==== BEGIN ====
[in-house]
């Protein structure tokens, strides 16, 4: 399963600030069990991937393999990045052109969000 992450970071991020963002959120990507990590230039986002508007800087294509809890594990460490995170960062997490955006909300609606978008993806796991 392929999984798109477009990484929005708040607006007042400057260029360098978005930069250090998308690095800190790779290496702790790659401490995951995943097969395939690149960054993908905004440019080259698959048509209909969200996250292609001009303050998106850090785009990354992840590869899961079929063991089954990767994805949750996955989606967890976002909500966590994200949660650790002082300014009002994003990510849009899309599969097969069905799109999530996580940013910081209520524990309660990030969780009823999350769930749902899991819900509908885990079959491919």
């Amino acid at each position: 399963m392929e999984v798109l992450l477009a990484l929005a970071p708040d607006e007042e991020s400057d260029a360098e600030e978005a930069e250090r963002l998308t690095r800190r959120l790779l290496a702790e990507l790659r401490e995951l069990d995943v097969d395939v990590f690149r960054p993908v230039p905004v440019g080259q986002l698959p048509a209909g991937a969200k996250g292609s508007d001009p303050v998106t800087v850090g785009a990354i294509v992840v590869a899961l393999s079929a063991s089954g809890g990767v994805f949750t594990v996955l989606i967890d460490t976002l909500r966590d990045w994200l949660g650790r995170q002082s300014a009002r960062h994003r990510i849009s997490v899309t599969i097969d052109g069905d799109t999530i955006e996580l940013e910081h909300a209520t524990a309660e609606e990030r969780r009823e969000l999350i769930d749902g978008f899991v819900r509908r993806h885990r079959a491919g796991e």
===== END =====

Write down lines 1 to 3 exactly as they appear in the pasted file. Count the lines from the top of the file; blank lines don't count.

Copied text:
[in-house]
């Protein structure tokens, strides 16, 4: 399963600030069990991937393999990045052109969000 992450970071991020963002959120990507990590230039986002508007800087294509809890594990460490995170960062997490955006909300609606978008993806796991 392929999984798109477009990484929005708040607006007042400057260029360098978005930069250090998308690095800190790779290496702790790659401490995951995943097969395939690149960054993908905004440019080259698959048509209909969200996250292609001009303050998106850090785009990354992840590869899961079929063991089954990767994805949750996955989606967890976002909500966590994200949660650790002082300014009002994003990510849009899309599969097969069905799109999530996580940013910081209520524990309660990030969780009823999350769930749902899991819900509908885990079959491919």
């Amino acid at each position: 399963m392929e999984v798109l992450l477009a990484l929005a970071p708040d607006e007042e991020s400057d260029a360098e600030e978005a930069e250090r963002l998308t690095r800190r959120l790779l290496a702790e990507l790659r401490e995951l069990d995943v097969d395939v990590f690149r960054p993908v230039p905004v440019g080259q986002l698959p048509a209909g991937a969200k996250g292609s508007d001009p303050v998106t800087v850090g785009a990354i294509v992840v590869a899961l393999s079929a063991s089954g809890g990767v994805f949750t594990v996955l989606i967890d460490t976002l909500r966590d990045w994200l949660g650790r995170q002082s300014a009002r960062h994003r990510i849009s997490v899309t599969i097969d052109g069905d799109t999530i955006e996580l940013e910081h909300a209520t524990a309660e609606e990030r969780r009823e969000l999350i769930d749902g978008f899991v819900r509908r993806h885990r079959a491919g796991e």